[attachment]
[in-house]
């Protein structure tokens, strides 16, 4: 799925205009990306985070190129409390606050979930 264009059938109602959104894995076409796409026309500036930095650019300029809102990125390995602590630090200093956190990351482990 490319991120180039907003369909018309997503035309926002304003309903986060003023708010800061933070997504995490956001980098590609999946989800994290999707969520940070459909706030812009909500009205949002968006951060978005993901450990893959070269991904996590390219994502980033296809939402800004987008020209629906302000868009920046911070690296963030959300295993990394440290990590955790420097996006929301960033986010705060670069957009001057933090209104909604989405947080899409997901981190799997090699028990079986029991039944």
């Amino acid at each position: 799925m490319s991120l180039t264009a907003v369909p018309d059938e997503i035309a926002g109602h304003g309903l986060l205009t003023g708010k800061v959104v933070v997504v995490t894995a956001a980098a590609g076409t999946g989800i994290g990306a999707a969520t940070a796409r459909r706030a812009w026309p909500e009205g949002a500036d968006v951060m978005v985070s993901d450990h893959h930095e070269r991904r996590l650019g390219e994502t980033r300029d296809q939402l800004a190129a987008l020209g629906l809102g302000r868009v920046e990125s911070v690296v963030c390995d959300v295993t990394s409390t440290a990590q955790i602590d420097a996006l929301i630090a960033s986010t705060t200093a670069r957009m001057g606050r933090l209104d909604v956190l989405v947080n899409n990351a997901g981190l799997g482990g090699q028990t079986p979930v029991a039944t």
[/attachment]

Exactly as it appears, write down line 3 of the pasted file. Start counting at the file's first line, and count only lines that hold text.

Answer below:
């Amino acid at each position: 799925m490319s991120l180039t264009a907003v369909p018309d059938e997503i035309a926002g109602h304003g309903l986060l205009t003023g708010k800061v959104v933070v997504v995490t894995a956001a980098a590609g076409t999946g989800i994290g990306a999707a969520t940070a796409r459909r706030a812009w026309p909500e009205g949002a500036d968006v951060m978005v985070s993901d450990h893959h930095e070269r991904r996590l650019g390219e994502t980033r300029d296809q939402l800004a190129a987008l020209g629906l809102g302000r868009v920046e990125s911070v690296v963030c390995d959300v295993t990394s409390t440290a990590q955790i602590d420097a996006l929301i630090a960033s986010t705060t200093a670069r957009m001057g606050r933090l209104d909604v956190l989405v947080n899409n990351a997901g981190l799997g482990g090699q028990t079986p979930v029991a039944t």